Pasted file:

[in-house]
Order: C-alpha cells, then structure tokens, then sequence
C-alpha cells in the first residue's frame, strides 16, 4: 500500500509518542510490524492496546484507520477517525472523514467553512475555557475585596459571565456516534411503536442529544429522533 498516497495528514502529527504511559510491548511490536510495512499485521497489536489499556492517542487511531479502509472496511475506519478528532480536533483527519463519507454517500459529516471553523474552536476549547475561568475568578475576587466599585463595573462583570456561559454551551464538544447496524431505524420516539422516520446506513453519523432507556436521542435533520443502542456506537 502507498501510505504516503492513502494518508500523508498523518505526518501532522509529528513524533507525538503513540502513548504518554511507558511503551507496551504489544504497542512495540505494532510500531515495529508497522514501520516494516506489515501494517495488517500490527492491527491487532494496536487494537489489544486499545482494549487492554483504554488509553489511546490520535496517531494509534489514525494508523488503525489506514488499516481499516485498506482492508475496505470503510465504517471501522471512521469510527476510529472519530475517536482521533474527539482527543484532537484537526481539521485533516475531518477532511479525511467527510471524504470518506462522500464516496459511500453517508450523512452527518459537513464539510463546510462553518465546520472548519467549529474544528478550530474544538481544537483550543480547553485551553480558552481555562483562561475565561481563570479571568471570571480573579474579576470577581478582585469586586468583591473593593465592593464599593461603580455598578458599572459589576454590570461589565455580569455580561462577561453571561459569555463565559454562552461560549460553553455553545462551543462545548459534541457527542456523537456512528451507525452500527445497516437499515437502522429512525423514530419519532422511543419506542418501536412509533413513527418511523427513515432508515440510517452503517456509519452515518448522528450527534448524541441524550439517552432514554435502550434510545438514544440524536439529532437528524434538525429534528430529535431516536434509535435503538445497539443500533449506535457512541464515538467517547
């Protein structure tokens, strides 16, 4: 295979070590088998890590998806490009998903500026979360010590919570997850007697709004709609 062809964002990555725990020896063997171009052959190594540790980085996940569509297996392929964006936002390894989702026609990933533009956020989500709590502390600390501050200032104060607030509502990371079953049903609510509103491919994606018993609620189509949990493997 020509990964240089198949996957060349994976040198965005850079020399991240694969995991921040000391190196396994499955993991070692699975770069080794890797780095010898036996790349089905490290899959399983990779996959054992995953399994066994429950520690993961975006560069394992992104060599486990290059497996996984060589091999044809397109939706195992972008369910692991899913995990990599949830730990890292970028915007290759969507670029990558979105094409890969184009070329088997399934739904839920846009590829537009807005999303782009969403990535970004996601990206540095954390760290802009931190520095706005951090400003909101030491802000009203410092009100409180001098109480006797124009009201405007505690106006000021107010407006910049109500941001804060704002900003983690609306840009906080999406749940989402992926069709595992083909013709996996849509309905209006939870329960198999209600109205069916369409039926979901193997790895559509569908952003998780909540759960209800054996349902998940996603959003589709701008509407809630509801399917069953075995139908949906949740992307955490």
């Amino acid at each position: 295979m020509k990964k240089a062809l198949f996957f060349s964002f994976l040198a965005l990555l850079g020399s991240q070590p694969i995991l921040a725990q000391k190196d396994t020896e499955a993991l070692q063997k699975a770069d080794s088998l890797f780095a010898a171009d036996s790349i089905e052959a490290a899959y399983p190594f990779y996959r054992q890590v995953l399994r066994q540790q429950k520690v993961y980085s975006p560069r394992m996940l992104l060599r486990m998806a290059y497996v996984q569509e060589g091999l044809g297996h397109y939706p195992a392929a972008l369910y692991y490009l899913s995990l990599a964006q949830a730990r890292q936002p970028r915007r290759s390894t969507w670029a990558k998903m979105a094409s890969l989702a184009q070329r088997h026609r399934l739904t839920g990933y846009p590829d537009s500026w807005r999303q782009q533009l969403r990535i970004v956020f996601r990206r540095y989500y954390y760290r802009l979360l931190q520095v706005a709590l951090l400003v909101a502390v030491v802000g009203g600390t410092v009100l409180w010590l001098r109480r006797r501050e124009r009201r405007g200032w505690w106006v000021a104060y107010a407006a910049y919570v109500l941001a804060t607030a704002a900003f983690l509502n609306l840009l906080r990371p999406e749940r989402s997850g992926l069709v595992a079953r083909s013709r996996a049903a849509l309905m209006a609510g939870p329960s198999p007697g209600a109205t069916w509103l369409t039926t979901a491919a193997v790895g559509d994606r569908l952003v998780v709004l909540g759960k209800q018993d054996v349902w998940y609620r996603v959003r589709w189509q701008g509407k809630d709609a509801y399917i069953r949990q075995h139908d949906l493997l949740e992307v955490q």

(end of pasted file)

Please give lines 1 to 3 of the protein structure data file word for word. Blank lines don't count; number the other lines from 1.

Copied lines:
[in-house]
Order: C-alpha cells, then structure tokens, then sequence
C-alpha cells in the first residue's frame, strides 16, 4: 500500500509518542510490524492496546484507520477517525472523514467553512475555557475585596459571565456516534411503536442529544429522533 498516497495528514502529527504511559510491548511490536510495512499485521497489536489499556492517542487511531479502509472496511475506519478528532480536533483527519463519507454517500459529516471553523474552536476549547475561568475568578475576587466599585463595573462583570456561559454551551464538544447496524431505524420516539422516520446506513453519523432507556436521542435533520443502542456506537 502507498501510505504516503492513502494518508500523508498523518505526518501532522509529528513524533507525538503513540502513548504518554511507558511503551507496551504489544504497542512495540505494532510500531515495529508497522514501520516494516506489515501494517495488517500490527492491527491487532494496536487494537489489544486499545482494549487492554483504554488509553489511546490520535496517531494509534489514525494508523488503525489506514488499516481499516485498506482492508475496505470503510465504517471501522471512521469510527476510529472519530475517536482521533474527539482527543484532537484537526481539521485533516475531518477532511479525511467527510471524504470518506462522500464516496459511500453517508450523512452527518459537513464539510463546510462553518465546520472548519467549529474544528478550530474544538481544537483550543480547553485551553480558552481555562483562561475565561481563570479571568471570571480573579474579576470577581478582585469586586468583591473593593465592593464599593461603580455598578458599572459589576454590570461589565455580569455580561462577561453571561459569555463565559454562552461560549460553553455553545462551543462545548459534541457527542456523537456512528451507525452500527445497516437499515437502522429512525423514530419519532422511543419506542418501536412509533413513527418511523427513515432508515440510517452503517456509519452515518448522528450527534448524541441524550439517552432514554435502550434510545438514544440524536439529532437528524434538525429534528430529535431516536434509535435503538445497539443500533449506535457512541464515538467517547